There’s another space race in the Rocket City — the race for space.
In 1969, local NASA engineers made history by putting the first man on the moon. Today, Huntsville commercial real estate brokers are pioneering the way for a bevy of businesses.
Over the past 50 years, two competitors in particular — Washington, D.C., and California’s Silicon Valley — have often edged the city out in the ferocious race to attract big business.
The proximity to the FBI, Congress and Maryland’s Andrews Air Force Base made D.C. an attractive suitor for a multitude of companies searching for industrial properties, and California’s Midas touch in the renowned Silicon Valley had businesses swarming like flies in the coastal community.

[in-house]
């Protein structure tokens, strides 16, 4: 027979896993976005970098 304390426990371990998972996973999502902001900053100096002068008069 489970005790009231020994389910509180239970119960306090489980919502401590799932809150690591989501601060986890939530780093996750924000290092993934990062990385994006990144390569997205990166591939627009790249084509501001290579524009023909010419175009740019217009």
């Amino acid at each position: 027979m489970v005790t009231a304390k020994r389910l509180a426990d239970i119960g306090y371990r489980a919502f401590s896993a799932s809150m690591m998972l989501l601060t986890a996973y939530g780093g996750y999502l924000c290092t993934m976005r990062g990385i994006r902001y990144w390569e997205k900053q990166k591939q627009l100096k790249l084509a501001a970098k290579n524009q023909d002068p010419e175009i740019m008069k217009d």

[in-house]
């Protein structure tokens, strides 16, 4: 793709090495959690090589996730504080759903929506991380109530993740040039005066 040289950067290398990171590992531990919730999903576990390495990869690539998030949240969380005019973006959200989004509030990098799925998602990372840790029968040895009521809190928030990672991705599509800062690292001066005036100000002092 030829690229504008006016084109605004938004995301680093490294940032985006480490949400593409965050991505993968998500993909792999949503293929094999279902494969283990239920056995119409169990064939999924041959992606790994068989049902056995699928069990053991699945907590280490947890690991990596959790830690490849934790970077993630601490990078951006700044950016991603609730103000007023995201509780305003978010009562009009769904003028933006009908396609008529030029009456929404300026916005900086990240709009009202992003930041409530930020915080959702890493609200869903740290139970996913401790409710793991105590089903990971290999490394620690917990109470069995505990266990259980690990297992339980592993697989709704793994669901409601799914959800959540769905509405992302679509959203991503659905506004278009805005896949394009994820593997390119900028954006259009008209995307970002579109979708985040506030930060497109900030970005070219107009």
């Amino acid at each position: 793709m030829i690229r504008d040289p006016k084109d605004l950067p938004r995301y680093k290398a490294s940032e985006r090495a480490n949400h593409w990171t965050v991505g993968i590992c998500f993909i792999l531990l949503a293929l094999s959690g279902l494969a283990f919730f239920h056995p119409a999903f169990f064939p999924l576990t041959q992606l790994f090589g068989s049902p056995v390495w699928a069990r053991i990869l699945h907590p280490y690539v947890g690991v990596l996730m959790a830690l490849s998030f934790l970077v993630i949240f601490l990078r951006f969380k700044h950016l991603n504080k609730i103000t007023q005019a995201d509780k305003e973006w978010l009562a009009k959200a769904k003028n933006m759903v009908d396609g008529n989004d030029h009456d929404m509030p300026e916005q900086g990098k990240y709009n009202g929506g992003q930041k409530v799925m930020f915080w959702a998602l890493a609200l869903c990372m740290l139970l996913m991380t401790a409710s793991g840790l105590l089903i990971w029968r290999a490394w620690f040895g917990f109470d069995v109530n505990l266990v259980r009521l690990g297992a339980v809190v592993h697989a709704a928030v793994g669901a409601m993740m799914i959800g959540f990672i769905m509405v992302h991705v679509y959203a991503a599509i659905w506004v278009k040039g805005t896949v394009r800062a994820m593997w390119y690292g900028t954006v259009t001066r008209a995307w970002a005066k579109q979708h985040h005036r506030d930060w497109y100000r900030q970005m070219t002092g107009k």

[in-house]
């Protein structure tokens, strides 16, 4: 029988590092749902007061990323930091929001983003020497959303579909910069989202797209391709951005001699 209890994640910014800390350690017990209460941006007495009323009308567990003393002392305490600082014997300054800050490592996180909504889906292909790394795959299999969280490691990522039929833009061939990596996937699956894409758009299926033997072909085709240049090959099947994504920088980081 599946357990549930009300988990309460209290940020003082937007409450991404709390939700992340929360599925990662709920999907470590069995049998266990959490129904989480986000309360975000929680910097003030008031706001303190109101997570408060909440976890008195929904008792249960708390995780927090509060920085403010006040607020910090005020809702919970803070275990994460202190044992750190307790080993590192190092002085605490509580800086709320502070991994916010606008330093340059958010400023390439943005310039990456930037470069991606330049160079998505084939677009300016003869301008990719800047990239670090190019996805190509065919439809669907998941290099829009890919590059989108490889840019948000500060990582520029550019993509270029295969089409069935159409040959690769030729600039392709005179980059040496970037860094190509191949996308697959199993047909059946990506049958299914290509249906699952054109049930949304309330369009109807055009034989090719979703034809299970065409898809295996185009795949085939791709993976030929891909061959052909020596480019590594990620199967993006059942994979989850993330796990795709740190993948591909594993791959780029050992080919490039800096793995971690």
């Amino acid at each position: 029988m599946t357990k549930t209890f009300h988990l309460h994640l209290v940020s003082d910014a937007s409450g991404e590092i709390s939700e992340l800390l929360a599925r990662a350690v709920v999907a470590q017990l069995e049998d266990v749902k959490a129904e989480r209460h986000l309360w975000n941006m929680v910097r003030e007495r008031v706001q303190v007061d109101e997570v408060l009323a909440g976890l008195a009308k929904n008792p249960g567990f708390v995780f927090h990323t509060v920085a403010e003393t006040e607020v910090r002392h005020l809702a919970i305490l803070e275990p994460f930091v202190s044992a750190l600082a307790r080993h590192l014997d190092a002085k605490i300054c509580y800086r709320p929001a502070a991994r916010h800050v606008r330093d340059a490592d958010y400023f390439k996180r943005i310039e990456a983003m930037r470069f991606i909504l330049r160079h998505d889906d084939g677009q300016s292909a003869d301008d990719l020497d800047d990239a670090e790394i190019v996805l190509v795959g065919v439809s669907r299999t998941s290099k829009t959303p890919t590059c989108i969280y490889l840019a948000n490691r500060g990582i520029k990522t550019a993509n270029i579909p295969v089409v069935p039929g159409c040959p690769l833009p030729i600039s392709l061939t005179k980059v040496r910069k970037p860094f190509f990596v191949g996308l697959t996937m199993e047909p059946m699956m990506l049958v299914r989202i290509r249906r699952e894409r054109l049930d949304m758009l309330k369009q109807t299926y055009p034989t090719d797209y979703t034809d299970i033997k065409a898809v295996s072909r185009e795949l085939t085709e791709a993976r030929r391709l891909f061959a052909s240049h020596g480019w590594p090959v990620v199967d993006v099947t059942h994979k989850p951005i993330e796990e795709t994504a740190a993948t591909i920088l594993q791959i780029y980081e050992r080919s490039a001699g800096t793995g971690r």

However, as property prices continue to climb nationwide, minimum wages rise rapidly and President Trump’s impending tax implications become even more unclear, Huntsville has become an “it market” for companies seeking refuge from a series of suffocating expenses.
Over the last 24 months, Huntsville has become a regular headliner in national news, attracting a slew of new companies.
In 2016, Polaris rolled into the Rocket City, investing more than $142 million in the area and employing more than 1,700 skilled and unskilled workers. Fast forward a year, and the investment in Huntsville’s Cummings Research Park skyrocketed. A flood of announcements saturated local and national news, including an Aerojet Rocketdyne expansion that would bring 800 jobs and Jeff Bezos’ Blue Origin planning to invest $200 million in a rocket engine factory.
That number is soon to surge even further with Toyota’s and Mazda’s recent announcement that they will build a $1.6 billion joint assembly plant off Greenbrier Road.
Republished with permission from the Alabama NewsCenter.